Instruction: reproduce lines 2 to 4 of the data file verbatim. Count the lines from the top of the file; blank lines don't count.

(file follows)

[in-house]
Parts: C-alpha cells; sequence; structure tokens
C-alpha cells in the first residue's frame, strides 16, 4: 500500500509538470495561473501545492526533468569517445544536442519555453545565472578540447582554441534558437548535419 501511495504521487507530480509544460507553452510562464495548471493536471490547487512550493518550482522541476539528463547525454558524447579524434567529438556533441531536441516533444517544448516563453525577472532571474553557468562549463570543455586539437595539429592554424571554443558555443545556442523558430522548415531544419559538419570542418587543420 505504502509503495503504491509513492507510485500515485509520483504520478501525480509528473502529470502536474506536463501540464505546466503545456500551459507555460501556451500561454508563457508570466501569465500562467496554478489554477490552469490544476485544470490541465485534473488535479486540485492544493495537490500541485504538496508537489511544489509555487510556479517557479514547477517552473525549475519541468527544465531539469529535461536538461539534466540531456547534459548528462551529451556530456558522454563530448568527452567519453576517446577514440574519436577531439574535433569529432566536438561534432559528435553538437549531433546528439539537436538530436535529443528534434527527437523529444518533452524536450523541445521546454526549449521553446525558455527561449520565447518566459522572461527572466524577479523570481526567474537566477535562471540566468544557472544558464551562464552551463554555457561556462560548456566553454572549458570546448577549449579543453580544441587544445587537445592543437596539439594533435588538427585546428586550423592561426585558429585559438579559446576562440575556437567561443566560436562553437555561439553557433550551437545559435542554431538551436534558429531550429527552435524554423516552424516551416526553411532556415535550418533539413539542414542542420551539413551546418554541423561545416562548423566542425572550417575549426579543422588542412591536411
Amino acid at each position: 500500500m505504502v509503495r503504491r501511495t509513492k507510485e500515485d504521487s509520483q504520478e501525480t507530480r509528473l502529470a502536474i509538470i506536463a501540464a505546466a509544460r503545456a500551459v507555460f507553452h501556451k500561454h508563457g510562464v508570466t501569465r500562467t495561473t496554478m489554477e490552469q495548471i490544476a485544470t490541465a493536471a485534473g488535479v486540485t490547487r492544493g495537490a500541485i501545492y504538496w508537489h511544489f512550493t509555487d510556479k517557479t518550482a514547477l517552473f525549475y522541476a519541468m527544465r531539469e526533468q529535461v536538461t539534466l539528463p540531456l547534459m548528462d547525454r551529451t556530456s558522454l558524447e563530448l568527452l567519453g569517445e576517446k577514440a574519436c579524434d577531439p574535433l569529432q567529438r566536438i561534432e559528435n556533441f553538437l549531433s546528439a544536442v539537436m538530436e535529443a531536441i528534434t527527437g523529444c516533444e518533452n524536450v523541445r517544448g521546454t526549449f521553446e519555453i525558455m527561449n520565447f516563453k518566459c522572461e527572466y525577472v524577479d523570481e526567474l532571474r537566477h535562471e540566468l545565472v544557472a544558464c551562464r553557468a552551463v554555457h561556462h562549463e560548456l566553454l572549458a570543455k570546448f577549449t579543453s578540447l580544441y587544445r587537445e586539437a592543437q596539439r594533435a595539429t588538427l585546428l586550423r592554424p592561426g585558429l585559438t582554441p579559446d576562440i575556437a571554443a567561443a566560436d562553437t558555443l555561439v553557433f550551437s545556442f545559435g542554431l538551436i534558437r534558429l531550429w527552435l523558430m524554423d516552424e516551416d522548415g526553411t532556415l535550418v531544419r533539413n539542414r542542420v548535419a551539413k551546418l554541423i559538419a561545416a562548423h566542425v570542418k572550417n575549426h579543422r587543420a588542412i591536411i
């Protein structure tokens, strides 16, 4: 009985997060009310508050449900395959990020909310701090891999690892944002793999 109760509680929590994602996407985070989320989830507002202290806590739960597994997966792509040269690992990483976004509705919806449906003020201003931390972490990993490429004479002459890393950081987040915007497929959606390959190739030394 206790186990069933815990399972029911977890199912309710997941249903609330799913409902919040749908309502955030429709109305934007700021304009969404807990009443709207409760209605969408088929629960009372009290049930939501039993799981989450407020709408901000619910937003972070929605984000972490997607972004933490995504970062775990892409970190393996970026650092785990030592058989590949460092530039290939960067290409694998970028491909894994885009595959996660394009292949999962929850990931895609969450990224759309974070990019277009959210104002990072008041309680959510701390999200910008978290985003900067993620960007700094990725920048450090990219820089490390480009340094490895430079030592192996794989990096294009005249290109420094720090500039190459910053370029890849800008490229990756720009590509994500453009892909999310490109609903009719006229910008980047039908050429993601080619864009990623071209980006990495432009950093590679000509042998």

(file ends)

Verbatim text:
Parts: C-alpha cells; sequence; structure tokens
C-alpha cells in the first residue's frame, strides 16, 4: 500500500509538470495561473501545492526533468569517445544536442519555453545565472578540447582554441534558437548535419 501511495504521487507530480509544460507553452510562464495548471493536471490547487512550493518550482522541476539528463547525454558524447579524434567529438556533441531536441516533444517544448516563453525577472532571474553557468562549463570543455586539437595539429592554424571554443558555443545556442523558430522548415531544419559538419570542418587543420 505504502509503495503504491509513492507510485500515485509520483504520478501525480509528473502529470502536474506536463501540464505546466503545456500551459507555460501556451500561454508563457508570466501569465500562467496554478489554477490552469490544476485544470490541465485534473488535479486540485492544493495537490500541485504538496508537489511544489509555487510556479517557479514547477517552473525549475519541468527544465531539469529535461536538461539534466540531456547534459548528462551529451556530456558522454563530448568527452567519453576517446577514440574519436577531439574535433569529432566536438561534432559528435553538437549531433546528439539537436538530436535529443528534434527527437523529444518533452524536450523541445521546454526549449521553446525558455527561449520565447518566459522572461527572466524577479523570481526567474537566477535562471540566468544557472544558464551562464552551463554555457561556462560548456566553454572549458570546448577549449579543453580544441587544445587537445592543437596539439594533435588538427585546428586550423592561426585558429585559438579559446576562440575556437567561443566560436562553437555561439553557433550551437545559435542554431538551436534558429531550429527552435524554423516552424516551416526553411532556415535550418533539413539542414542542420551539413551546418554541423561545416562548423566542425572550417575549426579543422588542412591536411
Amino acid at each position: 500500500m505504502v509503495r503504491r501511495t509513492k507510485e500515485d504521487s509520483q504520478e501525480t507530480r509528473l502529470a502536474i509538470i506536463a501540464a505546466a509544460r503545456a500551459v507555460f507553452h501556451k500561454h508563457g510562464v508570466t501569465r500562467t495561473t496554478m489554477e490552469q495548471i490544476a485544470t490541465a493536471a485534473g488535479v486540485t490547487r492544493g495537490a500541485i501545492y504538496w508537489h511544489f512550493t509555487d510556479k517557479t518550482a514547477l517552473f525549475y522541476a519541468m527544465r531539469e526533468q529535461v536538461t539534466l539528463p540531456l547534459m548528462d547525454r551529451t556530456s558522454l558524447e563530448l568527452l567519453g569517445e576517446k577514440a574519436c579524434d577531439p574535433l569529432q567529438r566536438i561534432e559528435n556533441f553538437l549531433s546528439a544536442v539537436m538530436e535529443a531536441i528534434t527527437g523529444c516533444e518533452n524536450v523541445r517544448g521546454t526549449f521553446e519555453i525558455m527561449n520565447f516563453k518566459c522572461e527572466y525577472v524577479d523570481e526567474l532571474r537566477h535562471e540566468l545565472v544557472a544558464c551562464r553557468a552551463v554555457h561556462h562549463e560548456l566553454l572549458a570543455k570546448f577549449t579543453s578540447l580544441y587544445r587537445e586539437a592543437q596539439r594533435a595539429t588538427l585546428l586550423r592554424p592561426g585558429l585559438t582554441p579559446d576562440i575556437a571554443a567561443a566560436d562553437t558555443l555561439v553557433f550551437s545556442f545559435g542554431l538551436i534558437r534558429l531550429w527552435l523558430m524554423d516552424e516551416d522548415g526553411t532556415l535550418v531544419r533539413n539542414r542542420v548535419a551539413k551546418l554541423i559538419a561545416a562548423h566542425v570542418k572550417n575549426h579543422r587543420a588542412i591536411i